A successful request would look like this: “James, I need you to pack away your toys on the table now please. It's important because there is no space to eat on the table." It will work better than, “Can you pack away your toys? I've already asked you twice!"

6. No unkind words and labels

Some common but unhelpful ways of communicating with kids is to use ridiculing, shaming, and name-calling. This communication styles can lead to problems in the parent-child relationship. Avoid using statements like, “You're acting like a two-year-old," “You're embarrassing me," or, “You're being bad."

Parents sometimes use these types of statements to get their child to behave. These statements only leave your child feeling disliked, and negatively affects her view of herself.

7. Use kind words

Kind words create a good relationship and better communication with your child. Children who are spoken to with appreciation and respect also have better self-worth, which allows them to thrive. Instead of, “You idiot, I told you that would break if you played with it in the bathroom," say “Let's get the dustpan and clean it up. Accidents happen."

Other examples of kind words:

  • “Thank you for helping me with the dishes."
  • “You did a good job of getting your room clean."
  • “That really makes me feel good."
  • “I like seeing you play nicely with your sister."
  • “I love you."

8. Show your child you accept them

When your child knows that you accept her as she is and not how you want her to be, everything changes. It allows your child to change and feel good about herself. When your child feels good about herself, she is more likely to get along with other people. She also feels safe to share her thoughts and feelings.

When you threaten, command or lecture your child, it makes her feel like she is bad, that you don't like her, and that she can't do anything right. For example, if your child says, “I don't like those vegetables," and you respond, “Eat your vegetables. You are always trying to get out of it," your child will be left feeling disconnected from you and believe that you think she is bad.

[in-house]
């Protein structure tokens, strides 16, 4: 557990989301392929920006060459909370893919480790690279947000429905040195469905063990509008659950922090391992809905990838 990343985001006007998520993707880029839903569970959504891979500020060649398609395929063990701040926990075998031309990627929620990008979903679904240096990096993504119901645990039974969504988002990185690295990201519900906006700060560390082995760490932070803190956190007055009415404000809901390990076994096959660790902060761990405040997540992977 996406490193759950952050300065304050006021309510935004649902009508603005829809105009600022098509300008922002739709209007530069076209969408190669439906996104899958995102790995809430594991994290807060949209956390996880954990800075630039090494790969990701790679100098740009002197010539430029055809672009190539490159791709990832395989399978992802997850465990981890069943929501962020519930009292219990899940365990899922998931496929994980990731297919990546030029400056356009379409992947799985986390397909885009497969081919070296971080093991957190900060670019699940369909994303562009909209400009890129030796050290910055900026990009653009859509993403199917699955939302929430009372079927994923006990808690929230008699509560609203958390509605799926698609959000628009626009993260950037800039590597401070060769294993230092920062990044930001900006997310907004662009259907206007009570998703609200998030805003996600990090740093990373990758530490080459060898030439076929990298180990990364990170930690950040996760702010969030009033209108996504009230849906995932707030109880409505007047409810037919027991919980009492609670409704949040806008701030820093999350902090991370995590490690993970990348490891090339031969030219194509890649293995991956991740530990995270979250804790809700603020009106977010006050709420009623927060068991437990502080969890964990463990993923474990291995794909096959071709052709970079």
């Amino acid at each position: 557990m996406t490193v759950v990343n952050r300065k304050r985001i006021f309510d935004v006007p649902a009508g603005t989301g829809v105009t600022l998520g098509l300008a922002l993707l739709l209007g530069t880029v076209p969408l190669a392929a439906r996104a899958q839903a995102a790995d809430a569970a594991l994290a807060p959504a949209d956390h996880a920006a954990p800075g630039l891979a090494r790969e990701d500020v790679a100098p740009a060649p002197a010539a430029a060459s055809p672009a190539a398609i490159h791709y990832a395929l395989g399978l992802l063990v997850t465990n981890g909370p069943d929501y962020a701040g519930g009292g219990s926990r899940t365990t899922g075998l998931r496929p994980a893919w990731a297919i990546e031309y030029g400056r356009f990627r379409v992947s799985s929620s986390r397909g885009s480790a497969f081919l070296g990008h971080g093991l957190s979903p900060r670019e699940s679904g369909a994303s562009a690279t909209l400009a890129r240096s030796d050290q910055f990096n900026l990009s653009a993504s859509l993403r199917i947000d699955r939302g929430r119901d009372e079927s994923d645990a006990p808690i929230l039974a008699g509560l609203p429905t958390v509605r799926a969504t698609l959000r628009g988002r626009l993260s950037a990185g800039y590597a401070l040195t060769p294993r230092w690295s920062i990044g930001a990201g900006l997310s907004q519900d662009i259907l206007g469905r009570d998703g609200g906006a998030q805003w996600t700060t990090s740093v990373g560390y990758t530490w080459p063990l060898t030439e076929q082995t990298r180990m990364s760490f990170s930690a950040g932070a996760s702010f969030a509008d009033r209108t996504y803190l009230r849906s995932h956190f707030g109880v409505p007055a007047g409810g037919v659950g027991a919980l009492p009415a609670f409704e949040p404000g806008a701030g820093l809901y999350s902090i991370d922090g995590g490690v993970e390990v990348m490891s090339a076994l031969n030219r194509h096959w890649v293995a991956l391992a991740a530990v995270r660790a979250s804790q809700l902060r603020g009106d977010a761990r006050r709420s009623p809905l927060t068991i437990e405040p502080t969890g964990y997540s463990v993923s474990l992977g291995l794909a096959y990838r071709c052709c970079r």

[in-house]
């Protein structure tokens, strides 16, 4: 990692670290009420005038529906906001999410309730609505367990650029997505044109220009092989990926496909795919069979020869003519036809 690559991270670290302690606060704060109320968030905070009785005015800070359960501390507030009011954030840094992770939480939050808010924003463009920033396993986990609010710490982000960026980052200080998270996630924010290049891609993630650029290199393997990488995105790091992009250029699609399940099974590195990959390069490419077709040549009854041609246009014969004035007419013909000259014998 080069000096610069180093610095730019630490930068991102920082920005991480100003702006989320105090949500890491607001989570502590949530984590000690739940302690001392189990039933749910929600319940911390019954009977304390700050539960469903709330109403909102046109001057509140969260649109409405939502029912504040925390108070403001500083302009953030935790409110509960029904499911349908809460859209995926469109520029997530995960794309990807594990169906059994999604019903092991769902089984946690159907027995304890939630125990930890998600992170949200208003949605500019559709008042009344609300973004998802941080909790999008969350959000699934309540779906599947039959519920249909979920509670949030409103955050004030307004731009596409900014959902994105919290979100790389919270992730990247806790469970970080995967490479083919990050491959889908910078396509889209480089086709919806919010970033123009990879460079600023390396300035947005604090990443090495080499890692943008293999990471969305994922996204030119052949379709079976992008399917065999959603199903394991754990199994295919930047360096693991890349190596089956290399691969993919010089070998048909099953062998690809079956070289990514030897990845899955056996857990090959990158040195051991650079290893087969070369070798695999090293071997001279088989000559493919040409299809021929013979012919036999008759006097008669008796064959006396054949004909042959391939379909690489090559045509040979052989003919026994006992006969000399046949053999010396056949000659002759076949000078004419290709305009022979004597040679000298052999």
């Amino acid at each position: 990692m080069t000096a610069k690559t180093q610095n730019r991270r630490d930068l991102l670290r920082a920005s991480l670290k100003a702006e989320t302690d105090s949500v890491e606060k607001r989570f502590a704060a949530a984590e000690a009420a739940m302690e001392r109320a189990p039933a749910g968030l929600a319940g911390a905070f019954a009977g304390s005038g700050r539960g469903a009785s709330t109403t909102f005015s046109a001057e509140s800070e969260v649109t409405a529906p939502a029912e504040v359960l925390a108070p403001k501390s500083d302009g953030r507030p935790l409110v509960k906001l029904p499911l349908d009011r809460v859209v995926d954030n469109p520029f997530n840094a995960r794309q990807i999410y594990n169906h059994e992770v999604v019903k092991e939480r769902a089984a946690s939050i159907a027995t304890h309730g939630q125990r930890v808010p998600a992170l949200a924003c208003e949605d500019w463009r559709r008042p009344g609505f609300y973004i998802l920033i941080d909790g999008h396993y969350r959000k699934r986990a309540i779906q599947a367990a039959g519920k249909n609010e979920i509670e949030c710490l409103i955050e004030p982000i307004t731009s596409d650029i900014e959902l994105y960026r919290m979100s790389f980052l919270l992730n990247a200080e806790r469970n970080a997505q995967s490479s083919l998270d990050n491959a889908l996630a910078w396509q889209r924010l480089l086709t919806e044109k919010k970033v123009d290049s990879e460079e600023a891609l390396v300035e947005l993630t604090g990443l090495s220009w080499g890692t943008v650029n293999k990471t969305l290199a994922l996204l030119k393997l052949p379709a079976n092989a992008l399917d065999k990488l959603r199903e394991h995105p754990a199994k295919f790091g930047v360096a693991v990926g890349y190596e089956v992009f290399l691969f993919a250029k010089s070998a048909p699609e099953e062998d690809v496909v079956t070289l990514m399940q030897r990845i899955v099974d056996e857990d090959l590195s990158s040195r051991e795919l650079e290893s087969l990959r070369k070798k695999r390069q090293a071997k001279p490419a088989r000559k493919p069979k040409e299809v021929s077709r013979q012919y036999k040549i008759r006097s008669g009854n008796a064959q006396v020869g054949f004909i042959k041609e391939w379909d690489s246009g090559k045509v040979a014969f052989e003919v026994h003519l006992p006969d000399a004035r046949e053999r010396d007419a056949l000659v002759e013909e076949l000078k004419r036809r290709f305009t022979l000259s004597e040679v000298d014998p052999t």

Instead, try a winning way of talking with your child. Substitute something like this for the previous statement, “It's hard for you to eat food that you're unsure of or didn't like the taste of last time. I'd like you to try to eat at least some so you can see how you find the taste today." This statement acknowledges your child's struggle and provides a suggestion of how she can handle the situation.

Accepting your child does not mean accepting all behaviors, it means communicating in a way that doesn't shame her.

Good communication is the heart of more harmonious homes and is the key to a healthy relationship with your child. It provides a place your child can thrive and grow from. Good communication with you forms the basis of good communication with other people as your child grows into an adult.

Keep working on these communication skills. It can be hard at first, especially if you were parented by an authoritarian parent. Like all skills, practicing helps. When you slip up, repair it with your child and start fresh.

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As the saying goes, "failing to prepare is preparing to fail," and that seriously applies to parenting. With no fewer than one dozen items to wrangle before walking out the door on an ordinary errand, mamas have plenty on their mind. That is why one of the very best gifts you can give the mamas in your life this year is to reduce her mental load with some gear she can depend on when she's out and about.

Although it may be impossible to guarantee completely smooth outings with kids in tow, here are the items we rely on for making getting out of the house less of a chore.

1. Bugaboo Bee 5 stroller

This stroller is a dream come true for any mama on the go. (Meaning: All of us!) Lightweight, compact and easy to maneuver with just one hand, this is made for navigating busy sidewalks with ease—or just fitting in the trunk without a major wrestling match. It's designed for little passengers to love just as much, too, with a bassinet option for newborn riders that can be easily swapped with a comfy, reclining seat that can face forward or backward for bigger kids.

$699

2. Bugaboo wheel board

This wheel board will let big brother or sister easily hitch a ride on the stroller if their little legs aren't quite up for a full walk. We love the smart details that went into the design, including a slightly offset position so Mom or Dad can walk without bumping their legs. And because toddlers have strong opinions of their own, it's brilliant that the wheel board allows them to sit or stand.

$125

3. Nuby Keepeez cup strap

If you know a little one gearing up for the major leagues with a killer throwing arm, this is a must-have so parents aren't buying new sippy cups on a weekly basis. Perfect for tethering to high chairs, strollers, car seats and shopping carts, it allows Mama to feel confident she'll return home with everything she left with in the first place.

$6.99

4. Bugaboo footmuff

For those mamas who live anywhere where the temps regularly dip below 40 degrees Fahrenheit in the winter, this ultra-soft, comfortable footmuff is a lifesaver. Made with water-repellant microfleece, it keeps little ones dry and cozy—whether there is melting snow, a good drizzle or simply a spilled sippy cup.

$129.95

5. Bugaboo stroller organizer